Prinny and His Pals: George IV and the Remarkable Gift of Royal Friendship

Prinny and His Pals: George IV and the Remarkable Gift of Royal Friendship

by Tom Ambrose

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From the first biography of George IV in 1831 to the last in 2001, Mad King George’s son has commonly been held up to ridicule as a weak, selfish, and incompetent spendthrift, barely tolerated by his ministers, loathed by most of his family, and dependent on the emotional support of grasping mistresses. However, acclaimed historian Tom Ambrose—author of


From the first biography of George IV in 1831 to the last in 2001, Mad King George’s son has commonly been held up to ridicule as a weak, selfish, and incompetent spendthrift, barely tolerated by his ministers, loathed by most of his family, and dependent on the emotional support of grasping mistresses. However, acclaimed historian Tom Ambrose—author of Godfather of the Revolution: The Life of Phillipe Egalité, Duc D’Orléans—has uncovered new details on "Prinny" that suggests that, for all his faults, George IV just may have been the most humane and amusing of all British monarchs, notwithstanding his love of the high life. Central to the story is the vast array of friends that populate a remarkable reign as Prince Regent and King. If Prinny, as they knew him, was so grotesquely foolish, how did he amass such a fascinating (and loyal) group of friends? Could any other British ruler count among his friends the country’s most brilliant playwright (Richard Sheridan), or the wiliest statesman (Charles Fox), or the greatest political philosopher (Edmund Burke), not to mention perhaps the biggest loveable rogues’ gallery London ever saw? The truth was that Prinny’s occasional buffoonery and imposing girth made him the perfect target for political satirists and cartoonists—at their zenith during his reign—and his high qualities have been consistently overlooked. This warm, funny, and affectionate portrait displays George at his very best: delighting some of the finest minds of his generation, easily winning over his subjects and his family as well as treating his lovers with care and concern—and roistering with all his pals.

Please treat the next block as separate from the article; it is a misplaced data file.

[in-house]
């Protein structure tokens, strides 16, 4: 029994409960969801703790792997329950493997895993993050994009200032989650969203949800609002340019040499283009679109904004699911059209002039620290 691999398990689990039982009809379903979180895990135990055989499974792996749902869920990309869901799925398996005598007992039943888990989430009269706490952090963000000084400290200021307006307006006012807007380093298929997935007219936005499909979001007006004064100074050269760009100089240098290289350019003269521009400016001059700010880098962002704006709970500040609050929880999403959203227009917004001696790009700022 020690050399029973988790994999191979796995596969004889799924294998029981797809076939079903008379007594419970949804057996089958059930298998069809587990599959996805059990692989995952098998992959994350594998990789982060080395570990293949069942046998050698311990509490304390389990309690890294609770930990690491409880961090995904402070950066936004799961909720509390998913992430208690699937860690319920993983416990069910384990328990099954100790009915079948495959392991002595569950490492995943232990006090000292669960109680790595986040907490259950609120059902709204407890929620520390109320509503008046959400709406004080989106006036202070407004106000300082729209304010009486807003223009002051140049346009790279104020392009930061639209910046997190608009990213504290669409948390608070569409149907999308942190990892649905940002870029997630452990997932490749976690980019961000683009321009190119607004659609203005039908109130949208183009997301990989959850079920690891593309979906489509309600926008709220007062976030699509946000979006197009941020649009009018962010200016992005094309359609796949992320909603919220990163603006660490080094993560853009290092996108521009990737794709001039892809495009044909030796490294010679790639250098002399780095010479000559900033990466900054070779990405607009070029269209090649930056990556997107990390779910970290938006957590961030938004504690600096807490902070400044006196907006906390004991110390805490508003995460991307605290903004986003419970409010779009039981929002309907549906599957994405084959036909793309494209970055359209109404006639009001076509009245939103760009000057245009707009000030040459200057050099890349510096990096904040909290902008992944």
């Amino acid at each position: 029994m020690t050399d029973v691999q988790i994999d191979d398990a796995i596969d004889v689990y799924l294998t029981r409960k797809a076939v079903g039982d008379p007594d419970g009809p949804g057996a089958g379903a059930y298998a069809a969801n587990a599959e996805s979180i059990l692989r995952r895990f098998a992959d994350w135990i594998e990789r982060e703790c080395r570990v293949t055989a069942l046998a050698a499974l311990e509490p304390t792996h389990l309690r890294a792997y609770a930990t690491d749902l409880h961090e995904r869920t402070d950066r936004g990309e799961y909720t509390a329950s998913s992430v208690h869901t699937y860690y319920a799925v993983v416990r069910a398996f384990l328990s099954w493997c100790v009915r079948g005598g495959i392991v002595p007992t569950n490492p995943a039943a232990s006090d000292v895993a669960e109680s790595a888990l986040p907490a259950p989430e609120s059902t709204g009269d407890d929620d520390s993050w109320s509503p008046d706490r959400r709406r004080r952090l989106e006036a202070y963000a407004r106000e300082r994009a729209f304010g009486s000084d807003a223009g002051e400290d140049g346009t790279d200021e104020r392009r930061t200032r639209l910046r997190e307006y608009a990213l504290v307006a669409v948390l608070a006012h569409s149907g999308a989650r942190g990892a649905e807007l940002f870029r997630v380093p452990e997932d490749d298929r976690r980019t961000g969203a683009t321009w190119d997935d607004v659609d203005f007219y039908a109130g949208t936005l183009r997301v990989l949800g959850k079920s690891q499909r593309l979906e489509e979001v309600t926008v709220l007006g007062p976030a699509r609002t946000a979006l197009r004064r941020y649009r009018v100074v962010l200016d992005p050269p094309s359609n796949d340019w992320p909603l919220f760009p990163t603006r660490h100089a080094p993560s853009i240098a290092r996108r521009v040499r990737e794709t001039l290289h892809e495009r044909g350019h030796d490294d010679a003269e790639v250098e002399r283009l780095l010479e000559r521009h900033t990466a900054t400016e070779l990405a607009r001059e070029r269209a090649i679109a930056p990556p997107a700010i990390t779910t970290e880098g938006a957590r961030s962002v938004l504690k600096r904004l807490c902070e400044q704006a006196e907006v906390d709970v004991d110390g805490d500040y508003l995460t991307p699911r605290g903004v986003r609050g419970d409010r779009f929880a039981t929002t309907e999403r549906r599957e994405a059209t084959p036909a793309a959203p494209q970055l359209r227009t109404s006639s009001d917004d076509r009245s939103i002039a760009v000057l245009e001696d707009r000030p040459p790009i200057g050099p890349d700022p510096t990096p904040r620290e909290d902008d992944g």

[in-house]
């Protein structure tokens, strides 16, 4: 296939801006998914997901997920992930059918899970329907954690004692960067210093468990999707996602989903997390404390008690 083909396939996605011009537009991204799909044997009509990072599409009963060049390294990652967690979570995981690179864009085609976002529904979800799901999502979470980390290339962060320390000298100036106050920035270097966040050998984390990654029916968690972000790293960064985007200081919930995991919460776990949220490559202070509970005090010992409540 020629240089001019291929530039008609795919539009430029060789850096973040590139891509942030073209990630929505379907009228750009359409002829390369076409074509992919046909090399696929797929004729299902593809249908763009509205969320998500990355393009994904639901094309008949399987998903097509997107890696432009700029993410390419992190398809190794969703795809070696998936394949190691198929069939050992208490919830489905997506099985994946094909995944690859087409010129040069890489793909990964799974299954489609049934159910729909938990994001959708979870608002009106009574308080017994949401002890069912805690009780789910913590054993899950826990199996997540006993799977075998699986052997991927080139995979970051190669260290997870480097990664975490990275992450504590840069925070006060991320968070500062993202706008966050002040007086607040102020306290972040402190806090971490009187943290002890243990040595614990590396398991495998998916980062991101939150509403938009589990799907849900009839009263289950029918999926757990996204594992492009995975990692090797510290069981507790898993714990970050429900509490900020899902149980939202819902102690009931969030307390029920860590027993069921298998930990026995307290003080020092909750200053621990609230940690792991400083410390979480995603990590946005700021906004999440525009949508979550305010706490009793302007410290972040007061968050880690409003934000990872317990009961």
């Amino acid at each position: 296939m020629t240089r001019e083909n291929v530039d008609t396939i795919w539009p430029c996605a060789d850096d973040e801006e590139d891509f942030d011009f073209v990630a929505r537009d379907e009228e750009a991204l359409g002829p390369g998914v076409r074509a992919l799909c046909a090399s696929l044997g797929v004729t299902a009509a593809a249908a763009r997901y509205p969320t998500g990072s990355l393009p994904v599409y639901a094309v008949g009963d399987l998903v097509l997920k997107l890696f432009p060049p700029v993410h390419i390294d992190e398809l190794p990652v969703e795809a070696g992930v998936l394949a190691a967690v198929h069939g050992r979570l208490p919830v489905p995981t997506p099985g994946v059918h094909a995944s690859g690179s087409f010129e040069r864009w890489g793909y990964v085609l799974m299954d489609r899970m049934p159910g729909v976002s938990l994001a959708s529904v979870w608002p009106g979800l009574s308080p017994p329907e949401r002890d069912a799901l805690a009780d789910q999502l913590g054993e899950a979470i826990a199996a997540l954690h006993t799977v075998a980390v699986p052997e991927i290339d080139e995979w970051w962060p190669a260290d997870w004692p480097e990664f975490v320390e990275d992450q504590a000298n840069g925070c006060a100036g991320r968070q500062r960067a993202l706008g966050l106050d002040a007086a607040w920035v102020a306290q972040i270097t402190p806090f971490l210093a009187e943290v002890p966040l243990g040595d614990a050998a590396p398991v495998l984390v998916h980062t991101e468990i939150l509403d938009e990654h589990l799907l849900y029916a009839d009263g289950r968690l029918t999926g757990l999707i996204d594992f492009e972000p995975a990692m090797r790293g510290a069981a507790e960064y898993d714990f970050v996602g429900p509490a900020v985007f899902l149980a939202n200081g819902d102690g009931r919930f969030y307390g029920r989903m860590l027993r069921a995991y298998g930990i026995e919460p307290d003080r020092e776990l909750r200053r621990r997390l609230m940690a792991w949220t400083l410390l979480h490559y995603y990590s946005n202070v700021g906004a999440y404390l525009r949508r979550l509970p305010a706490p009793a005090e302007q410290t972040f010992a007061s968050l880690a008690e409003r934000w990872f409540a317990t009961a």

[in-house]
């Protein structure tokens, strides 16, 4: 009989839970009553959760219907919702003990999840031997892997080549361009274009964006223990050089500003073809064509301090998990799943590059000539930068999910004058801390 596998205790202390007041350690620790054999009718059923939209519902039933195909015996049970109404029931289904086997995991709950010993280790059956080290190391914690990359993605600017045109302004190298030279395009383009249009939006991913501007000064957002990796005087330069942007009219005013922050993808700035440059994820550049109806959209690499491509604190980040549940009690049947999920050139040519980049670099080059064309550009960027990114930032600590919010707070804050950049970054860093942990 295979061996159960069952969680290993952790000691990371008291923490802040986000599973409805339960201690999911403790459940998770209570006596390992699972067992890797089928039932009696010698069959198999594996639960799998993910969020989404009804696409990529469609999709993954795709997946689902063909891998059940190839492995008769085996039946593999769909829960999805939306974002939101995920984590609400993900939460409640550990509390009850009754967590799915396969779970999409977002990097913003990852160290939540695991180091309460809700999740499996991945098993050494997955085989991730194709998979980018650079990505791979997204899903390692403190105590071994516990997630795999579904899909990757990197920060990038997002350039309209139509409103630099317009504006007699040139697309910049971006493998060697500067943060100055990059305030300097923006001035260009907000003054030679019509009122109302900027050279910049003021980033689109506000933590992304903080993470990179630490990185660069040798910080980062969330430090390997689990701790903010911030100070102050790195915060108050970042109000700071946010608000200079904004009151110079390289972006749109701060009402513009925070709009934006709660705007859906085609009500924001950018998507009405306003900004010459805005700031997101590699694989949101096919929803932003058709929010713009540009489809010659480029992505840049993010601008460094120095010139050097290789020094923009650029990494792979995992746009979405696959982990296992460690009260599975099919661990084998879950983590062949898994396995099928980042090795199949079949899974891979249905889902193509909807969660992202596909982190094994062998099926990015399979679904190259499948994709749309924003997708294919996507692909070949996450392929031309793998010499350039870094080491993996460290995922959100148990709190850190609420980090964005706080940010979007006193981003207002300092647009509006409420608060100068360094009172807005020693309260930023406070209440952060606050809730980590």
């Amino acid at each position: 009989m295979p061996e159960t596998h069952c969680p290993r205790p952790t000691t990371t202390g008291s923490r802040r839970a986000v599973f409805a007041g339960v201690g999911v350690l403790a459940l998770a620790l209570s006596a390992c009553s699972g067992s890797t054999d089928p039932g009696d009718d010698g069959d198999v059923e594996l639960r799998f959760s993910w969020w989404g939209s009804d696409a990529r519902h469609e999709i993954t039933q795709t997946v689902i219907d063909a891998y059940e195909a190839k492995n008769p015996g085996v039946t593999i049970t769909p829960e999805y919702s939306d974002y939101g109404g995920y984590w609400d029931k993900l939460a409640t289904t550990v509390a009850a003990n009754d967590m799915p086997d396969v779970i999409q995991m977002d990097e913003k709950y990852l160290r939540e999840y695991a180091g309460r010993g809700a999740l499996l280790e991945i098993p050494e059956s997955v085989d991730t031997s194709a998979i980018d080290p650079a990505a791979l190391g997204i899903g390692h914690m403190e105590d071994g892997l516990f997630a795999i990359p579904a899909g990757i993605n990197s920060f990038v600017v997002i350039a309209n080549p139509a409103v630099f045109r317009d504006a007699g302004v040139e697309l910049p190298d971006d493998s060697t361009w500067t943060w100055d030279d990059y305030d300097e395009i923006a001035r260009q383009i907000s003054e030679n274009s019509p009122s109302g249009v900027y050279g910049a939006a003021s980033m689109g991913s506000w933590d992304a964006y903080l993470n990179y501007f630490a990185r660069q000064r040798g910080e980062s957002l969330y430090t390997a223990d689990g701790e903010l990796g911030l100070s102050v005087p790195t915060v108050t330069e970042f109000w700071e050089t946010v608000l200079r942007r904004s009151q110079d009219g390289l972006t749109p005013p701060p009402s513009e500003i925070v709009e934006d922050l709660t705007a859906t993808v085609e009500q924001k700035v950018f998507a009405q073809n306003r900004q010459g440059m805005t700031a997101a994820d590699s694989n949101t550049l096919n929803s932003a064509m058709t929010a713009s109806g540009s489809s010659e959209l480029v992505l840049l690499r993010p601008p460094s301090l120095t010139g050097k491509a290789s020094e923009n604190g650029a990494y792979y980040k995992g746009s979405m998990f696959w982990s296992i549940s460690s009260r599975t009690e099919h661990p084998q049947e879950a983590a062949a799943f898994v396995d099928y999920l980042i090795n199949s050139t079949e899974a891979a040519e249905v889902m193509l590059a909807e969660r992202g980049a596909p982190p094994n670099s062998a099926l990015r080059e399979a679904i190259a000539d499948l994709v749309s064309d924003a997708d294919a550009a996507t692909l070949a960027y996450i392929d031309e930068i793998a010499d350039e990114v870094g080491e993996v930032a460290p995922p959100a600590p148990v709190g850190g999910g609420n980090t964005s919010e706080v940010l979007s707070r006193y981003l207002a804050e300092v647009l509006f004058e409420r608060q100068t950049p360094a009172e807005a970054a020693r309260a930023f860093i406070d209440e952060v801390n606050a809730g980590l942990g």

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Owen, Peter Limited
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Prinny and His Pals

George IV and His Remarkable Gift of Friendship

By Tom Ambrose

Peter Owen Publishers

Copyright © 2009 Tom Ambrose
All rights reserved.
ISBN: 978-0-7206-1793-1



APPROPRIATELY for a man who would spend the rest of his life in the public eye, Prince George Augustus made his first public appearance in the grand drawing-room at St James's Palace at the age of just two weeks. There, in late August 1762, he was put on display between the hours of one o'clock and three o'clock each day. Even at that early age he began to make friends for each afternoon curious members of the respectable classes flocked to St James's to gawp at the infant. So intrusive did the crowd become that his mother, Queen Charlotte, ordered that he be secluded in a highly ornate cradle surrounded by lattice screens decorated with Chinese designs so preventing the people from touching him. It was the perfect setting for someone who would one day create the exotic oriental interiors of Carlton House and the Brighton Pavilion. But his public appearance provoked the first of many attacks by his critics. The vitriolic biographer Robert Huish claimed that displaying the baby to the public in this vulgar manner was undoubtedly a dreadful German custom and would be deeply resented by all right-thinking British people.